- Woman's post about 'Back the Blue' sign in Jackson coffee shop prompts firing from nearby bar (8/15/17)11
- Scott City man dies in motorcycle crash near Millersville (8/13/17)
- How to save a life: Lifeguards resuscitated young girl at Cape Splash (8/17/17)2
- Stoogefest headliner cancels, cites NAACP travel advisory in Missouri (8/15/17)2
- Councilman: Scott City mayor, city administrator resigned (8/15/17)4
- Teen convicted of shooting area woman in 2015 (8/13/17)
- Woman dies in house fire in Cape Girardeau County (8/16/17)
- Scott City school chief gets raise, while some teachers don't (8/17/17)6
- Man accused of making terror threats against dental office (8/13/17)
- Chaffee man charged with attempting to have ex-wife killed (8/20/17)3
Bush expresses optimism in peace process with Middle East
WASHINGTON (AP) -- President Bush expressed optimism Wednesday about progress in the Middle East peace process a day after Israel and the Palestinians agreed to pull back forces.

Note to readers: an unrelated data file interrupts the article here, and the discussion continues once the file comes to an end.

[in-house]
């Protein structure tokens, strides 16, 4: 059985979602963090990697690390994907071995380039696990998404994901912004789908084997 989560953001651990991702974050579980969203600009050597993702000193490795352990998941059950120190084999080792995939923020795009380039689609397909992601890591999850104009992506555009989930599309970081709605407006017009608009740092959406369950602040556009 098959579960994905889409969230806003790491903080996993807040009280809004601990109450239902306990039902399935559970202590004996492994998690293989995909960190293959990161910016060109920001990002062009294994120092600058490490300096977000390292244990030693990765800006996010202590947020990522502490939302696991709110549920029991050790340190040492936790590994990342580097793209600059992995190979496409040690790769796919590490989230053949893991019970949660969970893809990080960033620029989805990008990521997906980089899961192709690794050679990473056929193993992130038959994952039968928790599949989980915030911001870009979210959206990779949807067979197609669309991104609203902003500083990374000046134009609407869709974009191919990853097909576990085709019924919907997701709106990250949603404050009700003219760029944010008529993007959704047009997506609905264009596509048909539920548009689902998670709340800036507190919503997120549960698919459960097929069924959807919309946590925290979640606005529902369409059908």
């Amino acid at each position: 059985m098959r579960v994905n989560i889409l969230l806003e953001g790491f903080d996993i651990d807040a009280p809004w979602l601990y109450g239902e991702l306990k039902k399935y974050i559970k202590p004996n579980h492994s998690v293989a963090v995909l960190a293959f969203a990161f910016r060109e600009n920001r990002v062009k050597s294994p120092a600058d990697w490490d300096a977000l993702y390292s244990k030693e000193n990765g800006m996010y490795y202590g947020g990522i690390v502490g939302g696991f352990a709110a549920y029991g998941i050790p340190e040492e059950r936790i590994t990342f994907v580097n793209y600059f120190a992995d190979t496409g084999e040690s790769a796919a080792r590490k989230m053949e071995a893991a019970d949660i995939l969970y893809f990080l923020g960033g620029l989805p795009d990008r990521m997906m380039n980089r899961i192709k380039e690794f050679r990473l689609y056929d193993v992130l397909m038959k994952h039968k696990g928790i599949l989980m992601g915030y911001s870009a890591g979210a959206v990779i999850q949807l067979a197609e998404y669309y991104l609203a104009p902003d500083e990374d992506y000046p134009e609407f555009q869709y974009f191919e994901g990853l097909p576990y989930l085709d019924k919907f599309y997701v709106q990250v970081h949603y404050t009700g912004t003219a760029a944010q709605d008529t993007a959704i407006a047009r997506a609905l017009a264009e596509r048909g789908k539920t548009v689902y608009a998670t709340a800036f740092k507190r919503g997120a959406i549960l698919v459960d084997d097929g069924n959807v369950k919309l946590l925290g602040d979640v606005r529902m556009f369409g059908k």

Bush said last week's terrorist attacks on the United States may be playing a role in current efforts toward observing a truce in the Mideast.
"I felt like this event may shake up the attitudes of the Middle East," he said. "... People are resolving to show the world there can be peace there as well."
On Tuesday, Palestinian leader Yasser Arafat announced a unilateral cease-fire and Israel, in response, halted all offensive military operations.
Bush called Arafat's actions very positive and encouraged the leader to back up his order.
"I would hope that Chairman Arafat backs up his strong statement with action," Bush said. "We take his words very seriously -- that he is interested in doing everything he can to reduce terrorism and violence in the Middle East."
Secretary of State Colin Powell spoke by phone Tuesday with Arafat as well as Israeli Prime Minister Ariel Sharon and Foreign Minister Shimon Peres.
Powell said Peres and Sharon confirmed they would do "everything on their side to disengage from the opportunities for conflict with the Palestinians in specific towns and cities."
The result, he said, will be a "sort of separation that might encourage a state of nonviolence."